Letters--Complete your own research and answer the following for submission NEXT TIME
1. What are the parts of a formal letter and how is a formal business letter formatted?
2.  What is an "open letter"? What does that mean in terms of audience and purpose? Where would an open letter be published and why would someone write one?
3. Why do we do close readings and analysis of letters in English and/or history/social studies? What types of letters may be examined? Written by whom?
4. What might I look for when I analyze a letter as text?

 Letters--Complete your own research and answer the following for submission NEXT TIME
1. What are the parts of a formal letter and how is a formal business letter formatted?
2.  What is an "open letter"? What does that mean in terms of audience and purpose? Where would an open letter be published and why would someone write one?
3. Why do we do close readings and analysis of letters in English and/or history/social studied? What types of letters may be examined? By whom?
4. What might I look for when I analyze a letter as text?

Do Not Forget: CONTEST
EC essay for the ESU writing contest is due on (or before) November 15th end of day (11:59 PM) to me AND the address on the contest. Do not forget to include your picture and meet all assignment and submission requirements.
 11.8 Tomorrow is end of 6 weeks

Study of speeches
--Class discussion over Booker T.
 Washington piece and complete multiple choice questions (30 min)

 Florence Kelly Prompt and complete the handout that accompanies the prompt.

 11.6 TIMED in-class rhetorical analysis; you have 60 minutes this time and may use ALL of your handouts.
This essay is worth ____ points.

Timed in-class essay--rhetorical analysis
10 minutes to read and annotate and plan
40 minutes to write
10 minutes to revise/edit/perfect

Samples and scoring. 
How do you think you did?  Predict score and justify.
 Journal #14
Read and ANNOTATE Booker T. Washington's "The Atlanta Exposition Address" (LC 417-420) and answer "Exploring the Text" #2, 3, 4, 7, and 10 AND find two additional strategies or items worthy of note and of analysis, then list them and explain why they are important (help achieve the purpose/impact the audience). Be prepared to participate in a class discussion over this next time. ALL students will be expected to participate.
Nov. 2  Hand back paragraphs and discuss sample papers for review--finish discussing Chief Red Jacket speech.

Discuss "Gettysburg Address" and Exploring the texts questions.

Green prompt:
--practice, samples, discuss
--review ethos, logos, pathos and how to write about them.
--scored, timed essay next time!
Review all writing notes
Review LC Chapters 1 and 2 
 10.31  HALLOWEEN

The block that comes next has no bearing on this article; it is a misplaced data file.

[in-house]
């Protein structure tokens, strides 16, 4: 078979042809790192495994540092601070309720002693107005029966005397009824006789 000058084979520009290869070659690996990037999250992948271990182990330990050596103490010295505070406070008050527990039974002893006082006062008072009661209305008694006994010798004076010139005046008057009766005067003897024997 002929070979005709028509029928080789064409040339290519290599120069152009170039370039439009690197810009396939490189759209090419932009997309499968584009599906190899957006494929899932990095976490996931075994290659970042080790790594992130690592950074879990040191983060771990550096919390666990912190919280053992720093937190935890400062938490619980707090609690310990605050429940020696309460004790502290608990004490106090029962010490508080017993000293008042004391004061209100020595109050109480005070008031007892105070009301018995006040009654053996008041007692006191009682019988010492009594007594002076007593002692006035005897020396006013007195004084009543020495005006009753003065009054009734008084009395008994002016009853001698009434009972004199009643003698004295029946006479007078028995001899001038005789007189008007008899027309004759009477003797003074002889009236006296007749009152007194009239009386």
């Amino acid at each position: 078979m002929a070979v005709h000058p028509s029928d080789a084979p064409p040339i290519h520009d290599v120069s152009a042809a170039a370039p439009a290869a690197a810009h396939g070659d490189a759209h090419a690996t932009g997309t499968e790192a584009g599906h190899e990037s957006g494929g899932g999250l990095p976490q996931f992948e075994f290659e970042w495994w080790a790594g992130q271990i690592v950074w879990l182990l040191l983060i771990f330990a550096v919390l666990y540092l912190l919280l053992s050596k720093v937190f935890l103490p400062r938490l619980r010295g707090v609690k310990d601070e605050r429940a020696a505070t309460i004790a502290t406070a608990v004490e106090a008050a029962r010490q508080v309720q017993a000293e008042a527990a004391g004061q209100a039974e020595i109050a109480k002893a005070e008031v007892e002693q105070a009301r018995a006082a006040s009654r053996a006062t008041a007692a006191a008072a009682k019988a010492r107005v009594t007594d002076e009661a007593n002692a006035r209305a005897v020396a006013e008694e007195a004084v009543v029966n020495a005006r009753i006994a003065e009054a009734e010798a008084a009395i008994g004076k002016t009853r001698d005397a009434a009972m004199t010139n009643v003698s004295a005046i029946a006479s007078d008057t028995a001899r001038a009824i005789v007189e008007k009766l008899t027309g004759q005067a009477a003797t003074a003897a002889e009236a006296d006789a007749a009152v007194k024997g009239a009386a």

Discuss Chief Red Jacket reading and paragraphs
Revise one of your paragraphs after discussion; due at the end of the period today

If you finish early, begin working on Friday's homework.
DUE FRIDAY: Journal #13
Read Lincoln's "Gettysburg Address" (LC 1035) and answer Exploring the Text #2, 4, 5, 6, and 9 
 10.29 Finish any readings that we did not complete 10.25. 
(8 in each class)

Revisiting rhetoric
--handout and discussion
--group analysis activity (analysis of a Reagan's Challenger Speech or of Nerds)

Extra credit writing opportunity--must write AND submit; last year LHS students one 1st, 2nd, and 3rd place! $$$$


DUE WEDNESDAY (do NOT save this until Tuesday night/Wednesday late start)
Journal #12
Read the following and answer the questions in your journal 
Chief Red Jacket's "Defense of Native American Religion" (p. (LC 1097-1099) and answer the following questions in paragraph format (one FULL--8-11 sentences--paragraph per question) with examples and analysis.
1. How does Chief Red Jacket use syntax (sentence structure) to develop his position on Iroquois conversion to Christianity? (You MUST identify his position/purpose!)
2. How does Chief Red Jacket's use of language develop the tone of the passage? (You MUST identify the tone.)

 10.25  Oral reading of papers.  
 10.23  Under Construction
Transistions

Revisiting rhetorical analysis

Paper due--revision for oration
Share a reading of "The Monsters Under the Bed"

 Revise for an oral reading next time
 10.19 Syntax--parallel structure rules and practice (1st 30 minutes)

Rough draft due for workshop--see handout for check list and other instructions. 
COPY OF WORKSHOP PAPER

Work on revisions

 Revise for class next time.
 10.17 Rhetoric and writing:
Additional Classification samples.
"The Way We Walk" (student writer)
"The Plot Against People" (professional writer)
"Zombies" (student writer)
"Sports Fans" (student writer)



Organization of a classification paper--activity